In 2018, Tesla shareholders approved a compensation package that could make CEO Elon Musk one of the wealthiest people in the world.
What Happened: The 2018 compensation plan is broken down in 12 tranches that cover market cap, trailing 12-month revenue and adjusted EBITDA.
Unlocking each tranche gives Musk options for roughly 1% of outstanding Tesla shares. This translates into around 8.44 million options to purchase Tesla shares for around $70.
Buying and selling the options would net around $3 billion in profit for Musk if exercised.
Tesla has already passed the six-month trailing market cap average thresholds of $100 billion, $150 billion and $200 billion.
The operational metric of revenue starts at $20 billion and goes up to $175 billion.
Adjusted EBITDA starts at $1.5 billion and goes up to $14 billion. Payouts are based on milestones met by market cap and operational metrics.
Why It’s Important: Musk receives a minimal salary from Tesla; his earnings are tied directly to the stock performance and the company's financial results.
If the stock and company perform well, Musk is rewarded along with shareholders and employees, who also receive stock-based compensation.
Tesla has a market cap of more than $350 billion right now, but it has to maintain that level for six months to hit another milestone for Musk.
His compensation has been a hot topic that some believe could keep Tesla out of the S&P 500.
Companies need to have four straight quarters of profitability, and stock-based compensation could hurt profitability and keep the company from entry.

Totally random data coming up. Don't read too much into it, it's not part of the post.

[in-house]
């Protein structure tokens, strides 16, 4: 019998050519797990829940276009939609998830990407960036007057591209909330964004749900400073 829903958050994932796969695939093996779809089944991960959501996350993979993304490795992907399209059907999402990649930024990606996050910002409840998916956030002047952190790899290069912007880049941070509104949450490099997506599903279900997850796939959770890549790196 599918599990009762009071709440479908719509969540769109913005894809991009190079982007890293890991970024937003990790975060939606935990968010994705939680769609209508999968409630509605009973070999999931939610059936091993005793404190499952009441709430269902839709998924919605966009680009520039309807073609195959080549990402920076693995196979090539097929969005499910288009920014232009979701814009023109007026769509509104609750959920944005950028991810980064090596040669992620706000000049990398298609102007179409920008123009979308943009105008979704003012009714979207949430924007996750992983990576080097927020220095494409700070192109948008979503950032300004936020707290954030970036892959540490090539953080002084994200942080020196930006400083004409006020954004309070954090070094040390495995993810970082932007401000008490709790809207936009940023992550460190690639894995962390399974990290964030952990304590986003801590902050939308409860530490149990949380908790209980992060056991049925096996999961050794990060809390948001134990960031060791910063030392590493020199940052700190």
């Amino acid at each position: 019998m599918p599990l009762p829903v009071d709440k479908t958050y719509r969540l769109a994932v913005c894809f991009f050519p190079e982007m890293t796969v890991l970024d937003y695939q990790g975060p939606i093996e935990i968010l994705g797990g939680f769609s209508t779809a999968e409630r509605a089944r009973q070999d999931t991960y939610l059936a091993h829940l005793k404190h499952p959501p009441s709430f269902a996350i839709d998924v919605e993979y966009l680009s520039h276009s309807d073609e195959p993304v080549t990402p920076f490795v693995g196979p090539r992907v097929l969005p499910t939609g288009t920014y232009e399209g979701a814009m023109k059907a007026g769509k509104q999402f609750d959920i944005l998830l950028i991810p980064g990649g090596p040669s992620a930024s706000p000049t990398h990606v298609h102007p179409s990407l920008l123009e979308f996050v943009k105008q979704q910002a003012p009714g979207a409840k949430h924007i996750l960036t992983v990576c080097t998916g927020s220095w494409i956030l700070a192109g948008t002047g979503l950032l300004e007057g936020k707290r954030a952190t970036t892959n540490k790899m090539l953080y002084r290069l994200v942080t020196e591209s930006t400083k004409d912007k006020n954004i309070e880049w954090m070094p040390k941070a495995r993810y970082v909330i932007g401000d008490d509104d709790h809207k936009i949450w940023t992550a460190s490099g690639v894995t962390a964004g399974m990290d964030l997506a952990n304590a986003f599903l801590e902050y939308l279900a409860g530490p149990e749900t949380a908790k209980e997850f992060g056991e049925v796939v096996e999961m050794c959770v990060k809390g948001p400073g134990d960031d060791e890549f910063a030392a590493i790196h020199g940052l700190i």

In the second quarter, Tesla reported net income of $104 million. When stock-based compensation for Musk and employees was factored out, net income totaled $451 million.
What’s Next: The company’s third-quarter earnings report will paint a clearer picture of what milestones were met and how much stock-based compensation Tesla paid in the quarter.
Piper Sandler analyst Alexander Potter thinks there is too much emphasis on Musk’s bonus payouts.
Potter has an Overweight rating on Tesla and raised his price target from $480 to $515 in September.
Potter expects Musk-related compensation to hit $258 million in the third quarter and $330.5 million in the fourth quarter. These figures are expected to come down to $240 million in fiscal 2021.
TSLA Price Action: Shares of Tesla ended Wednesday's session 2.73% higher at $425.30. The stock is up nearly 400% year-to-date.
Photo by Steve Jurvetson via Wikimedia.